- Samuel Aaron Tisch (born 1985) works for Citigroup and in 2013, he married Eliana Bavli in a ceremony presided over by his maternal grandfather, Rabbi Philip Hiat, at the Park Avenue Armory in Manhattan.
- "Eliana Bavli and Samuel Tisch". The New York Times. 24 February 2013. Retrieved 4 December 2013.
- Schneider, Anna (2012-02-06). "The Tisch Family | Observer | News and Commentary on Politics, Culture, Lifestyle and Real Estate". Observer. Retrieved 2013-09-15.
- "NYSED::Board of Regents:Chancellor Merryl H. Tisch". Regents.nysed.gov. Retrieved 2013-09-15.
- "Merryl H. Tisch to Address Second Macaulay Commencement June 5 – CUNY Newswire – CUNY". .cuny.edu. Retrieved 2013-09-15.
- "Urban Education Leaders Program @ Teachers College :: Dr. Merryl H. Tisch, Chancellor, NY State Board of Regents". Uelp.tc.columbia.edu. Retrieved 2013-09-15.
- Otterman, Sharon (7 June 2011). "City Principals Demand Return of January Regents Exams". The New York Times. Retrieved 4 December 2013.
- Decker, Geoff (2013-04-22). "Pearson’s NYC misstep draws state education officials’ concern". GothamSchools. Retrieved 2013-09-15.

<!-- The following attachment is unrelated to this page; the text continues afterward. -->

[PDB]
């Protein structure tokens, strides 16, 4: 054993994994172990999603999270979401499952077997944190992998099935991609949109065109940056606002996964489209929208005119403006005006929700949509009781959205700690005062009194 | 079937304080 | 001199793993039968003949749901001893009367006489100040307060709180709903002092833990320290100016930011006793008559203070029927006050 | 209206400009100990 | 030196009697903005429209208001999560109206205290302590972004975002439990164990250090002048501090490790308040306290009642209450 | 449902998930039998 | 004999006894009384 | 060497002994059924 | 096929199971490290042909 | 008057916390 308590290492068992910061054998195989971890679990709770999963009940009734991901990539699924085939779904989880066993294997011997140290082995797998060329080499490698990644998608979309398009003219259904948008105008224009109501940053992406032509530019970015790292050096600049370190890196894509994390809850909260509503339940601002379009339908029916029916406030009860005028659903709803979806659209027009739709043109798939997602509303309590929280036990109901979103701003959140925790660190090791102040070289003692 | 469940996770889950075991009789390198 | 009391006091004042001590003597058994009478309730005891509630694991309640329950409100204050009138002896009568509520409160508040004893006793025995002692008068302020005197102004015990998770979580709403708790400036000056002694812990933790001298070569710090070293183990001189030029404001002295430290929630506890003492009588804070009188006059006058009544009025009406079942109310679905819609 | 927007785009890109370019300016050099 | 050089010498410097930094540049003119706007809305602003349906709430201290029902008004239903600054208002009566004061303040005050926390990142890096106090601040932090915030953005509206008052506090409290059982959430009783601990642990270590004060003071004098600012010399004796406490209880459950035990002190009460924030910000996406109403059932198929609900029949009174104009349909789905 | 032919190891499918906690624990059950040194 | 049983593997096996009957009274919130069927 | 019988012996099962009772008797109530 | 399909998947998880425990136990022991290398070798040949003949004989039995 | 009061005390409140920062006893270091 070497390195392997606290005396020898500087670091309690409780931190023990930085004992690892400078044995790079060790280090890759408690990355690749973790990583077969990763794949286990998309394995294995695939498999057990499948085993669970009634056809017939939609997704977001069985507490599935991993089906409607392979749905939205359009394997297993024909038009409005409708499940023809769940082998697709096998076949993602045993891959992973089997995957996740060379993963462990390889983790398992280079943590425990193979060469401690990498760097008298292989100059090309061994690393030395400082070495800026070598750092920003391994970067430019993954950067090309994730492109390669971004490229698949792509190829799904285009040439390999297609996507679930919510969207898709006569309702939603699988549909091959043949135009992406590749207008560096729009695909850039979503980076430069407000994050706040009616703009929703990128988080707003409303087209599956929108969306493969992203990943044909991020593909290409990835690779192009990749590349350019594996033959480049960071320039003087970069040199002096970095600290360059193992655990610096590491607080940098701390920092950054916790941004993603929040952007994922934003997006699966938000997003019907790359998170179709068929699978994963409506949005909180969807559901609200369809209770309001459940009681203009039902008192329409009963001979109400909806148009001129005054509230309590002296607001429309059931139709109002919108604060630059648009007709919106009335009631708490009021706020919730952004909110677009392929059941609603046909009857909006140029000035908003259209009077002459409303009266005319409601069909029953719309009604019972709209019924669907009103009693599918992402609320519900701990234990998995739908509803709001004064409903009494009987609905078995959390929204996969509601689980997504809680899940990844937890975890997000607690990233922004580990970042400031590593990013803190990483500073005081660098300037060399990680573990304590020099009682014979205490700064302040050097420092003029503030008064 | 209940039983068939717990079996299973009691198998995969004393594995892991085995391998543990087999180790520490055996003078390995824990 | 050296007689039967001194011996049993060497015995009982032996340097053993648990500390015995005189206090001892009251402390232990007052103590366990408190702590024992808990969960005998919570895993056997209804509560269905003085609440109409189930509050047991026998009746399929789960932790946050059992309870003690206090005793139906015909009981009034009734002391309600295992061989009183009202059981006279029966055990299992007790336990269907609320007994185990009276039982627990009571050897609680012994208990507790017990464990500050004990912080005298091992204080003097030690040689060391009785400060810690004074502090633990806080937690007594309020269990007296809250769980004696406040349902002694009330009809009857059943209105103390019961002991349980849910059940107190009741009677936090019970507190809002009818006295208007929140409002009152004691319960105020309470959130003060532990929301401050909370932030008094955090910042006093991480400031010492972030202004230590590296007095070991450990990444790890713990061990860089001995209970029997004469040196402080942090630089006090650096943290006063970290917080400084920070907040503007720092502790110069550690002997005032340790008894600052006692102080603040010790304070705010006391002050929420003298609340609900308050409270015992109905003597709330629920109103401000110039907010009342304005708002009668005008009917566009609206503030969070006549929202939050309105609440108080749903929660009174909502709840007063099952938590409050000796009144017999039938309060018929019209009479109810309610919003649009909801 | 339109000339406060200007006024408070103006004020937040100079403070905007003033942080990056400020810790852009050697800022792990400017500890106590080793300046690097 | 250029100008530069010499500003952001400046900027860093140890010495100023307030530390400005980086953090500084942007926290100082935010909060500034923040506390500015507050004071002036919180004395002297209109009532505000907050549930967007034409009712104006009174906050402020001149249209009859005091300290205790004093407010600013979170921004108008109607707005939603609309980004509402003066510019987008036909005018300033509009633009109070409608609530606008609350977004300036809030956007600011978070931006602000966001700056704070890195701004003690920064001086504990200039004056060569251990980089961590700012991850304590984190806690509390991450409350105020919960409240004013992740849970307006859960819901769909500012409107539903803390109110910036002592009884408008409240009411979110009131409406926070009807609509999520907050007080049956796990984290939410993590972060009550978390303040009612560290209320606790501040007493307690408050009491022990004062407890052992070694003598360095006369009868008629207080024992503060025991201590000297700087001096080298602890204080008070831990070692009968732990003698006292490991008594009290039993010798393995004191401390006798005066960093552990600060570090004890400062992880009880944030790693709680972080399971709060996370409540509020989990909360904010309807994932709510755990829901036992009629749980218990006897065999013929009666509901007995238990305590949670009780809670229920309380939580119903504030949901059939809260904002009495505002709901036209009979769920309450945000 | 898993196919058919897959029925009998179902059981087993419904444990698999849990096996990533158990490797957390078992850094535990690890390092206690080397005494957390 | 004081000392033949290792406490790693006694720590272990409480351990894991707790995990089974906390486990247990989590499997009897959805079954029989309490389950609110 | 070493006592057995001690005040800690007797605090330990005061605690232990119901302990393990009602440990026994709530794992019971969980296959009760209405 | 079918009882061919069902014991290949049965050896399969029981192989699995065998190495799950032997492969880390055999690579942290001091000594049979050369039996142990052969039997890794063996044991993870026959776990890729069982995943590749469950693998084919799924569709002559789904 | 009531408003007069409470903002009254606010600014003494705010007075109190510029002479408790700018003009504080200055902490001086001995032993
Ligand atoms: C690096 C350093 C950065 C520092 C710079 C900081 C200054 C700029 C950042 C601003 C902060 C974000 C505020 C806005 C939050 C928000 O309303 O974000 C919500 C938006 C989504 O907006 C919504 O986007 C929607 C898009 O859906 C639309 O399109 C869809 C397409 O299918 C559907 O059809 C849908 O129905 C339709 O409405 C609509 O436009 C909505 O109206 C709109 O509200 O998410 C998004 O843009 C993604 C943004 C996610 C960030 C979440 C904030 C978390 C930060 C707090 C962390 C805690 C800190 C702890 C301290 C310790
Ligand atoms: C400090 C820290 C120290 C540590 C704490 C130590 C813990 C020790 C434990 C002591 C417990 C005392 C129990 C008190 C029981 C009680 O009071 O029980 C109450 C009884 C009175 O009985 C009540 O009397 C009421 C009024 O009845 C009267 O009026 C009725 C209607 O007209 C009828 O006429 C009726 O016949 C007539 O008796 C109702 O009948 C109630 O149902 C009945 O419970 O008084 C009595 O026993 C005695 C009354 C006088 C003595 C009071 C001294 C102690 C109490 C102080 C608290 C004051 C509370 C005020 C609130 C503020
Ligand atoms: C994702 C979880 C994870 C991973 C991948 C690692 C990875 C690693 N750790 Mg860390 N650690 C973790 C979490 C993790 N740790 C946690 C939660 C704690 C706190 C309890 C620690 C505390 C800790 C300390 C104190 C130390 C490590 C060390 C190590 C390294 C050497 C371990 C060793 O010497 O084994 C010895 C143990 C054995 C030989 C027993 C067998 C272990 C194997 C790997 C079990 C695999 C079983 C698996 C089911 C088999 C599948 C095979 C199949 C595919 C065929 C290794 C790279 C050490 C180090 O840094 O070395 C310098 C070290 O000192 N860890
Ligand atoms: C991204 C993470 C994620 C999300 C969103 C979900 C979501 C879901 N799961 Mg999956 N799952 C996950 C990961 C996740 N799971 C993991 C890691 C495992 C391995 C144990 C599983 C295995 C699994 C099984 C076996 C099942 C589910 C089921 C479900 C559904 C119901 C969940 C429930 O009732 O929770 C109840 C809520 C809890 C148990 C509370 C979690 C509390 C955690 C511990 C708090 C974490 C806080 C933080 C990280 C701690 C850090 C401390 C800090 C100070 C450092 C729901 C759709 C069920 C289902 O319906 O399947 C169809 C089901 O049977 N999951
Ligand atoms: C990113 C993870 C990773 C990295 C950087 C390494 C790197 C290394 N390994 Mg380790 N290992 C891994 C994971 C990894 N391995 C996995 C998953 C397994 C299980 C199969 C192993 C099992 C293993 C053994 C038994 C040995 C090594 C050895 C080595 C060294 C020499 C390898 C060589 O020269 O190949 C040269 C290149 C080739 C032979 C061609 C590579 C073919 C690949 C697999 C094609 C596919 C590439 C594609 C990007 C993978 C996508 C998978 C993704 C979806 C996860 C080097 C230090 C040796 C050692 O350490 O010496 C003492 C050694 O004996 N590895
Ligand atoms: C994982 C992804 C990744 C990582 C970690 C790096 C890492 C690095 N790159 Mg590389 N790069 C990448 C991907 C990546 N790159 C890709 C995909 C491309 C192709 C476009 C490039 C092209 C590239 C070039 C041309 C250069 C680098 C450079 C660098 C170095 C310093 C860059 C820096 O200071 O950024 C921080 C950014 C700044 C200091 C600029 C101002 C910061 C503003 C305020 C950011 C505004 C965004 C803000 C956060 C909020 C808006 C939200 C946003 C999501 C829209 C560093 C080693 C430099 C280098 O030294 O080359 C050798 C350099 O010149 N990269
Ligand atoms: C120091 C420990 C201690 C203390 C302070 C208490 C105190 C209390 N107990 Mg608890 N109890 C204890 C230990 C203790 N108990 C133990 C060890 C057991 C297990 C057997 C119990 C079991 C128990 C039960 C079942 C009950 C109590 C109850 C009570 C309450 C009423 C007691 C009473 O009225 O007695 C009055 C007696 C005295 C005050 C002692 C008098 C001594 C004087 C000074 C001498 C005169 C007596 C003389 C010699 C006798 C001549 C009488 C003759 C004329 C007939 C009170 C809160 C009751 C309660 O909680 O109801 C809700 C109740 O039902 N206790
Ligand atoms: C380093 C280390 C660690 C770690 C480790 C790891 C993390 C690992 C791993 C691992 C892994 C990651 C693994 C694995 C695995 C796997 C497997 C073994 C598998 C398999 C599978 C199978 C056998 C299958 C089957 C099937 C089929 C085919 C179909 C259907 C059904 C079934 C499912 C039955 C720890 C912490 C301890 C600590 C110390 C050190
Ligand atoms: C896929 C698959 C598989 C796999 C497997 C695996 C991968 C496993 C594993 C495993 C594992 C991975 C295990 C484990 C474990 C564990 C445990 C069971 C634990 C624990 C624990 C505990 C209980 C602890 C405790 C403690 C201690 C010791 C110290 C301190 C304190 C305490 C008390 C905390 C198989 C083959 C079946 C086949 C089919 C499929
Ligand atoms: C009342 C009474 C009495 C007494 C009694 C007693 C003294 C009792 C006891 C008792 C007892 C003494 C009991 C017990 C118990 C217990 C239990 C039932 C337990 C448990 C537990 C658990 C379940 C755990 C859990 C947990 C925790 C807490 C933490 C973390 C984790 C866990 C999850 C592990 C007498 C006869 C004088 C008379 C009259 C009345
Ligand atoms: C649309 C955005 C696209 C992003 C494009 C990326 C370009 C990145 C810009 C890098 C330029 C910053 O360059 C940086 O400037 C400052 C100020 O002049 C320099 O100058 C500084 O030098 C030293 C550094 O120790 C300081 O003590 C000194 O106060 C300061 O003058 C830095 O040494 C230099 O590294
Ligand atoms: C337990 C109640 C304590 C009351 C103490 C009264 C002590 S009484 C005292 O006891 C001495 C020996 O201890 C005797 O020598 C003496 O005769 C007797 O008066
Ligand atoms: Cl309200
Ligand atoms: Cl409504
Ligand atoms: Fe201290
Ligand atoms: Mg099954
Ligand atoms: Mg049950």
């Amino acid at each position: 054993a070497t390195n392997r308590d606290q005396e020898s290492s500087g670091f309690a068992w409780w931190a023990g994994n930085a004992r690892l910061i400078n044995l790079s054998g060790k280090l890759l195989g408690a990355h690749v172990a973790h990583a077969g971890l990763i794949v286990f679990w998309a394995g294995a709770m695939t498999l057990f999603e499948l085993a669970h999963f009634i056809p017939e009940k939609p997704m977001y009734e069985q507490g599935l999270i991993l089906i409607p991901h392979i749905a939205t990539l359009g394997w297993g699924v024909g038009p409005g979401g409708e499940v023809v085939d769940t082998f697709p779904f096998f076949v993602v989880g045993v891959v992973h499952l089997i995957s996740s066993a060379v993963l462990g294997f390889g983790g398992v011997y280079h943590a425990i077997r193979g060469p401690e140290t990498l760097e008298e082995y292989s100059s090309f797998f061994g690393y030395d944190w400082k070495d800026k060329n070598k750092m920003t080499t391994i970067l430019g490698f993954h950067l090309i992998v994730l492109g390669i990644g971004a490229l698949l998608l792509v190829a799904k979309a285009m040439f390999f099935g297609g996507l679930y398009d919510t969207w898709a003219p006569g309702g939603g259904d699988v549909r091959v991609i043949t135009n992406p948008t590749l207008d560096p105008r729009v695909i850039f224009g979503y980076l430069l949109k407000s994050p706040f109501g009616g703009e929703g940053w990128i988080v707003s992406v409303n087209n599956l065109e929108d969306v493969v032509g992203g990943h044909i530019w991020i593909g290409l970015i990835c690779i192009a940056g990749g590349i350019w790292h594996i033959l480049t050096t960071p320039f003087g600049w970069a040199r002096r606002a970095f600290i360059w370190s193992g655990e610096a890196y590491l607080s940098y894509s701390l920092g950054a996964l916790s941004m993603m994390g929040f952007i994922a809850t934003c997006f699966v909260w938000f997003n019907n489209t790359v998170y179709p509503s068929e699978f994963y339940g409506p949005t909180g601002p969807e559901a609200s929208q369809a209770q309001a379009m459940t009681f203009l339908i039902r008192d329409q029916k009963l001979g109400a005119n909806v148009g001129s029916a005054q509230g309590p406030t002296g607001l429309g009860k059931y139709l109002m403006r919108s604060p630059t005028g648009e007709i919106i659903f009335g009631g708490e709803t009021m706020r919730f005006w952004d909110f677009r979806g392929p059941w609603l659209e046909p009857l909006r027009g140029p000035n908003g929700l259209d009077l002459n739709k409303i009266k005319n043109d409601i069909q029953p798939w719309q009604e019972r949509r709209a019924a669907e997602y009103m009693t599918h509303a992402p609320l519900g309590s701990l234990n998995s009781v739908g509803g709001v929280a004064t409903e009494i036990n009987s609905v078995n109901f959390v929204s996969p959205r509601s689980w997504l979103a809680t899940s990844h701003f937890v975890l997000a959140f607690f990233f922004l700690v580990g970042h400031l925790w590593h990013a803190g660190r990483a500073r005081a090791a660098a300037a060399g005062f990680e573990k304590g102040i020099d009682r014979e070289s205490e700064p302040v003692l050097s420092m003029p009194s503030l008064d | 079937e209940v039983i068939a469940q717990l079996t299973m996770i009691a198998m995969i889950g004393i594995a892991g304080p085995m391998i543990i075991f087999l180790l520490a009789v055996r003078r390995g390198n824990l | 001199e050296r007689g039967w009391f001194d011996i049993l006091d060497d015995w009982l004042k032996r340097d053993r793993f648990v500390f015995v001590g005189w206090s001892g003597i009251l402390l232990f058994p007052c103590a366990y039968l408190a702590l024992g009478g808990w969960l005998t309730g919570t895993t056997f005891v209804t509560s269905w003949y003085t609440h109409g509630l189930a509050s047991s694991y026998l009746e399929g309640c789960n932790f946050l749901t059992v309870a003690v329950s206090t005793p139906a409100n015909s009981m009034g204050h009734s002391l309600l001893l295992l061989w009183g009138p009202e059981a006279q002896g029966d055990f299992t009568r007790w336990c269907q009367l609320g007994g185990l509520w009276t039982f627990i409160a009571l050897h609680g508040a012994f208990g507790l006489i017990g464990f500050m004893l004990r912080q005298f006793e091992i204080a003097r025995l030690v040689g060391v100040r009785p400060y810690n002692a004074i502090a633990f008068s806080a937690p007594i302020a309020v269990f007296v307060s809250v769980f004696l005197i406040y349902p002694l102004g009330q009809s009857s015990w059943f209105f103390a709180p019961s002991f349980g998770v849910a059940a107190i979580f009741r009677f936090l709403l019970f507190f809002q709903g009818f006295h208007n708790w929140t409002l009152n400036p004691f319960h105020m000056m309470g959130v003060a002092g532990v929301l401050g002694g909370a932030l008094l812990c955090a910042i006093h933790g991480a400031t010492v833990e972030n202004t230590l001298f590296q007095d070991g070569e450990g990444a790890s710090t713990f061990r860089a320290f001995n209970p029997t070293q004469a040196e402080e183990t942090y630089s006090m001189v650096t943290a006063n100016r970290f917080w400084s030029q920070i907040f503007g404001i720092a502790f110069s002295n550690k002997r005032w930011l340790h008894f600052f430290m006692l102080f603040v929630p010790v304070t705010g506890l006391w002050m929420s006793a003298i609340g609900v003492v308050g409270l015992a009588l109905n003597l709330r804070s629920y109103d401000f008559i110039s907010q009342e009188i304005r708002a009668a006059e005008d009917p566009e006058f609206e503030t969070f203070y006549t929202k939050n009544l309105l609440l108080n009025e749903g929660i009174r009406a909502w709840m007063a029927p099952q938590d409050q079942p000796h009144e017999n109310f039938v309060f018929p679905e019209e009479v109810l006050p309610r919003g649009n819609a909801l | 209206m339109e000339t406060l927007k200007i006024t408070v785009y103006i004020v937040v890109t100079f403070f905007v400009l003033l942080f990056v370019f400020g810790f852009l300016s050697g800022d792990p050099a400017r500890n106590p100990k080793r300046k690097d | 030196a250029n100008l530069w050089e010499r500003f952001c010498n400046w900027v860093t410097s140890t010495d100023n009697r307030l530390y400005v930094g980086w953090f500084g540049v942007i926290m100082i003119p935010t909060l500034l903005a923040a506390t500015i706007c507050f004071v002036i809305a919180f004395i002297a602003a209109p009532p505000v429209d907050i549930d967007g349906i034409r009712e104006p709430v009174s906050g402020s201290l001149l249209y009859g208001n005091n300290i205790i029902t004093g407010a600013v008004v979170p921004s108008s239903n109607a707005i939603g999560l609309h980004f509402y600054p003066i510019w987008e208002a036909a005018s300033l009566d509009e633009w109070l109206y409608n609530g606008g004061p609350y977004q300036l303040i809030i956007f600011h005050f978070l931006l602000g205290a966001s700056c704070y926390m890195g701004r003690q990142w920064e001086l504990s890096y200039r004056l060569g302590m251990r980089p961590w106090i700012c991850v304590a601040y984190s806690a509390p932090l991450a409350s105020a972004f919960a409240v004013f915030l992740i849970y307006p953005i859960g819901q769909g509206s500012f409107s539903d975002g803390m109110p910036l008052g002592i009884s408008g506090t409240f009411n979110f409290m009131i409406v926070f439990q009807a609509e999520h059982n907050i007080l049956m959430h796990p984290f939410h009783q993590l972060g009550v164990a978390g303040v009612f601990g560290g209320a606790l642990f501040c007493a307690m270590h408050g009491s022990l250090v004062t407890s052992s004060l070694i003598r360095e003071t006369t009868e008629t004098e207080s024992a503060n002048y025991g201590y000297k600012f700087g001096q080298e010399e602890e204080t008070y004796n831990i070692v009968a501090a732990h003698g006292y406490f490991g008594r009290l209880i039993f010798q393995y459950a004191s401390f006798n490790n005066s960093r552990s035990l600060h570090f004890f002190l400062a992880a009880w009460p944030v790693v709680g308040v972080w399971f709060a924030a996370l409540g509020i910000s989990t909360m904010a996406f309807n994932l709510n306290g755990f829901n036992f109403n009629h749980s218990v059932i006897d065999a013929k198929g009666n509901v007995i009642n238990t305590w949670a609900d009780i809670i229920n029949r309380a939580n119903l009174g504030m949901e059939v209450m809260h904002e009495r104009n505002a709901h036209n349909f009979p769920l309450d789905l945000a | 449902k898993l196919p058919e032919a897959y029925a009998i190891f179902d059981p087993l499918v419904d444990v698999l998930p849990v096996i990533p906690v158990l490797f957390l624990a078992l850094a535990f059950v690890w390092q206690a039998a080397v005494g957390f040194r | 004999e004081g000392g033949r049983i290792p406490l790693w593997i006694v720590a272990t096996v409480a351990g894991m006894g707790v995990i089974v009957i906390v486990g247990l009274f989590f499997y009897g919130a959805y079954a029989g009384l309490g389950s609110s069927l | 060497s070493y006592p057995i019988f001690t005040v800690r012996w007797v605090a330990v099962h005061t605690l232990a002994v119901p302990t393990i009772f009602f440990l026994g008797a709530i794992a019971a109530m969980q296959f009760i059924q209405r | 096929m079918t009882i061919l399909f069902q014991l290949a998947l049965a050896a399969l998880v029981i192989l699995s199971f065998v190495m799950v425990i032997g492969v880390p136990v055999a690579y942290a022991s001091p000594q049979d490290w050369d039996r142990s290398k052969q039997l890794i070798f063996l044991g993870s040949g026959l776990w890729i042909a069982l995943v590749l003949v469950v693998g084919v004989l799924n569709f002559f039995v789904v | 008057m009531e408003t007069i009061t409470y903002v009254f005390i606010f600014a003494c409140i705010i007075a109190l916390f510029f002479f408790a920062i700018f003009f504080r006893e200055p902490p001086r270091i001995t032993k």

- Decker, Geoff (2013-06-11). "Under pressure, Tisch signals a concession on teacher evals". GothamSchools. Retrieved 2013-09-15.
- "Teachers College to Honor Doyenne of High-Stakes Testing | Diane Ravitch's blog". Dianeravitch.net. 2013-05-06. Retrieved 2013-09-15.
- Donn, Yochonon. "Big Name in Education Backs Thompson Mayoral Bid". Hamodia. Retrieved 2013-09-15.
- "Tischk-tischk | New York Post". Nypost.com. 2013-05-28. Retrieved 2013-09-15.
- "NYS Regents Chancellor Merryl Tisch Hosting Women For Bill Thompson Breakfast | New York Daily News". Nydailynews.com. 2013-05-17. Retrieved 2013-09-15.
- "Like father, like son: A Tisch family story (Fortune, 2004) - Fortune Features". Features.blogs.fortune.cnn.com. Retrieved 2013-09-15.
- New York Times: "Advancing Education, Through Work Ethic and Connections" by LISA W. FODERARO April 4, 2009
- New York Times: Weddings: "Jessica Tisch and Daniel Levine" November 19, 2006
- New York State Board of Regents: MEMBERS OF THE BOARD OF REGENTS: Merryl H. Tisch, Chancellor retrieved June 7, 2012
- New York Times: "Daniela Weber and Benjamin Tisch" November 20, 2011